|Practical Applications for End-Fed Antenna Transformers
and Safe, Effective Grounding
|Transformer coupling and properly grounding your end-fed antenna will offer you four benefits: (1) Greater signal levels across a larger bandwidth (impedance smoothing), (2) Less electrical noise pickup from local sources (common mode rejection), (3) Greater protection to your equipment (constant static bleed and near-strike shunting), (4) Enhanced lightning protection by removing positive charge build up which would otherwise provide an attraction for a strike.
Shown here are 4 possible ways to connect your transformer (balun wired as an unun) to the antenna and the radio. (Note that the first example uses a coax connector at the unun and the subsequent figures show the coax as being hard wired - both are acceptable and are options for your particular requirements.) The sketches are pretty much self explanatory. Technically, they are shown in the order of functional preference.
If you have trouble reading these sketches, you may "right click" them to your clipboard and paste them to a .jpg viewer. Please give full credit if reused elsewhere.
|Here is a graphical illustration of a typical installation. The details will be different, but the principles are the same.The primary point is to mount the xfmr as close to the system ground as possible. Mounting it directly to the first ground rod is text book-ideal. An alternate would be to eliminate the vertical component of the antenna and mount the xfmr to the insulator above it and run a heavy ground up to it. This will depend on how much the vertical wire is exposed to near-field electrical noise from your home.|
|Here is an example of good RF "ground farm" practice. As opposed to many socio-religious beliefs, in this case, more is better! There will be a point of diminishing returns, but generally speaking, one ground rod is not going to be optimal. Experimental and empirical testing is the only way to determine what will be best for you.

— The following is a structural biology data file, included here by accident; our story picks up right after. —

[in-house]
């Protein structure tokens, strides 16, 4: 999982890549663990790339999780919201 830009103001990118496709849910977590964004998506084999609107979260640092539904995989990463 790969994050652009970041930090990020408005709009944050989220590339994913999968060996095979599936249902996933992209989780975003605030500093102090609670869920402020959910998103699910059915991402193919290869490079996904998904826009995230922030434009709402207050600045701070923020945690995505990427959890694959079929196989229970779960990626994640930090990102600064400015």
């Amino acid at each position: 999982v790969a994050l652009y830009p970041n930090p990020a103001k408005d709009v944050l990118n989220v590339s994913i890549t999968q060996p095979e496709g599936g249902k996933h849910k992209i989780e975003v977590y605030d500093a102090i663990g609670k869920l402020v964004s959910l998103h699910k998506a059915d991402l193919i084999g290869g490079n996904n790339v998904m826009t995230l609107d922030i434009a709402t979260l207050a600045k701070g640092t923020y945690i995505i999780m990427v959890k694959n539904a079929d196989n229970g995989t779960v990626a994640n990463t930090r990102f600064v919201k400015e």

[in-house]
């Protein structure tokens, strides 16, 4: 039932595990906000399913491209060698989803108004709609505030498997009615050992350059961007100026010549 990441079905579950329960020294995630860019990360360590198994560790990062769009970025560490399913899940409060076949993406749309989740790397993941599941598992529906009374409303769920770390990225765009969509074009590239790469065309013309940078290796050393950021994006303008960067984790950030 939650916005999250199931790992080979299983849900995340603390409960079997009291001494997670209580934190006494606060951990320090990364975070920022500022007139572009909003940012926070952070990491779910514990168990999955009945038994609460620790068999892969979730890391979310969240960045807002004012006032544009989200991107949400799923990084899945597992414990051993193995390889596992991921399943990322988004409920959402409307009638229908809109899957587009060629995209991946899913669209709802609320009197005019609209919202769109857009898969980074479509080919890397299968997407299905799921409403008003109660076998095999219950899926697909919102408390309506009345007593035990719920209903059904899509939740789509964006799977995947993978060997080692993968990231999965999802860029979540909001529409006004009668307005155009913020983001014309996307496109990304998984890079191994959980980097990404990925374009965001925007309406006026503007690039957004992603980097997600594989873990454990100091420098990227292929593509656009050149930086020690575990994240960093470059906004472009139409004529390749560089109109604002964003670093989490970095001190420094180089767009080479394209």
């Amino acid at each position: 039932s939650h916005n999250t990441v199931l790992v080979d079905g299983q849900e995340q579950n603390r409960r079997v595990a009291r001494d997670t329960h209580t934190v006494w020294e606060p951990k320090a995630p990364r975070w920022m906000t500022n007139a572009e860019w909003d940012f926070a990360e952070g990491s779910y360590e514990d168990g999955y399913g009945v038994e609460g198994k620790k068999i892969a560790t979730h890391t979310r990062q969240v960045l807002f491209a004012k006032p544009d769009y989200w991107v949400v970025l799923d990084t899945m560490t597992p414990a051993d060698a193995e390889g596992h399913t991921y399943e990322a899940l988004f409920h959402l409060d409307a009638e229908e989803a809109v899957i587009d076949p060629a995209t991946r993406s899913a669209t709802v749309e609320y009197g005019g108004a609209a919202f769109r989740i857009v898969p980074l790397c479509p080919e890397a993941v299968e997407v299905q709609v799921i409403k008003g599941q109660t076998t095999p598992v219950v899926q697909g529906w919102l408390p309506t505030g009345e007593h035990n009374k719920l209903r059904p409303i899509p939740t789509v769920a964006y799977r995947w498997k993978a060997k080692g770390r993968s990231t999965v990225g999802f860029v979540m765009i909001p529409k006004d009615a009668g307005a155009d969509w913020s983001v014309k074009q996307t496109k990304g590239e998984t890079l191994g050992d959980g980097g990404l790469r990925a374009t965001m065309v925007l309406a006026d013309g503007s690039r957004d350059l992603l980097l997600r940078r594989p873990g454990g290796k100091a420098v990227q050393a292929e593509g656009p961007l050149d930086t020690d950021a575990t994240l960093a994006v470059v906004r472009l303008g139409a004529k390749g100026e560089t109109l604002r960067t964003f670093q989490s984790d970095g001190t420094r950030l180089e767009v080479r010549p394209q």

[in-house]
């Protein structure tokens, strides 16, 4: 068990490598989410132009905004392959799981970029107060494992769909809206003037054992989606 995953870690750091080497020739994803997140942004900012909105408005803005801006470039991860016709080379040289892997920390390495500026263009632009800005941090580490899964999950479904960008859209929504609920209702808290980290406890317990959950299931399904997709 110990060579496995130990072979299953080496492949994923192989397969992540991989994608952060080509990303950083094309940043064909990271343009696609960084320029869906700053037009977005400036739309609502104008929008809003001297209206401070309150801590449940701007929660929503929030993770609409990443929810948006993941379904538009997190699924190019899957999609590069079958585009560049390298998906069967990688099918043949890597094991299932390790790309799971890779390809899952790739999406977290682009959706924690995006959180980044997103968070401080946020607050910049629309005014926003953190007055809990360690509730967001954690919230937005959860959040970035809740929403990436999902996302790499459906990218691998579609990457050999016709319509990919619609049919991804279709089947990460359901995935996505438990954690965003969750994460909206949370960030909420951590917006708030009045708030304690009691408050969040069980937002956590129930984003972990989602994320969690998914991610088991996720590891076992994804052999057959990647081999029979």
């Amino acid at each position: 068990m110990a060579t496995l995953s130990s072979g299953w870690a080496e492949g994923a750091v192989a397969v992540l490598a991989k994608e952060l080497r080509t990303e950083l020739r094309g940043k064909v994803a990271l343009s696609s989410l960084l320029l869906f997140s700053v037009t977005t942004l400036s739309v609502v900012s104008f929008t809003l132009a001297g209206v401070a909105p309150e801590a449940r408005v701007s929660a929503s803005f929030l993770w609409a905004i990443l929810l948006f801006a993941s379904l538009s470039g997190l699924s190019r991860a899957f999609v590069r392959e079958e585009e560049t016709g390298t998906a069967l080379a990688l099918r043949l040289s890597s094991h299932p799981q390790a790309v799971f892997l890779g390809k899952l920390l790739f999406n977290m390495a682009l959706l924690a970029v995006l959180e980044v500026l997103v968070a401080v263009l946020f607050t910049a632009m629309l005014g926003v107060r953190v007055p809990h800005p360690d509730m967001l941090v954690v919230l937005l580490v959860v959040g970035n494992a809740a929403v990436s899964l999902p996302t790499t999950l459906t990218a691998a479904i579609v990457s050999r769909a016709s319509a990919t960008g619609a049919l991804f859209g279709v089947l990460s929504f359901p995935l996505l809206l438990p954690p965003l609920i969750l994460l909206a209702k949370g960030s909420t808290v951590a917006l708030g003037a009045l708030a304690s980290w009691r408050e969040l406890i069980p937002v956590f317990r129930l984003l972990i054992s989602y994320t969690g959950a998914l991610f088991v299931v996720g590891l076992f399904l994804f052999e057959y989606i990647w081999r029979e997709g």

You may get a relative ground conductivity test as shown below. Most electrical service entry points are grounded to the fresh water (cold water) feed pipe. Homes with plastic well pipes
|will have some other code-complient grounding system. Either way, you should consider "bonding" your ground farm with the house/utility ground. (And you'll need a licensed electrician to properly perform this kind of system upgrade.) Regarding RF grounding: some soils will indicate a few dozen ohms/foot and others will offer thousands of ohms. You'll have to do some measurements with an ohm meter to get a "feel' of what your ground farm will be like.
Disclaimer: Remember, you are dealing with earth (signal) grounds only. Never tamper with, or intrude upon, or compromise your electrical service grounds in any way. If in doubt, consult your utility company and/or a licensed electrician for bonding information. Also, lightning is completely unpredictible. A direct strike or a close near-strike may damage your equipment, start fires, or cause personal injury, or death. Use common sense and be careful !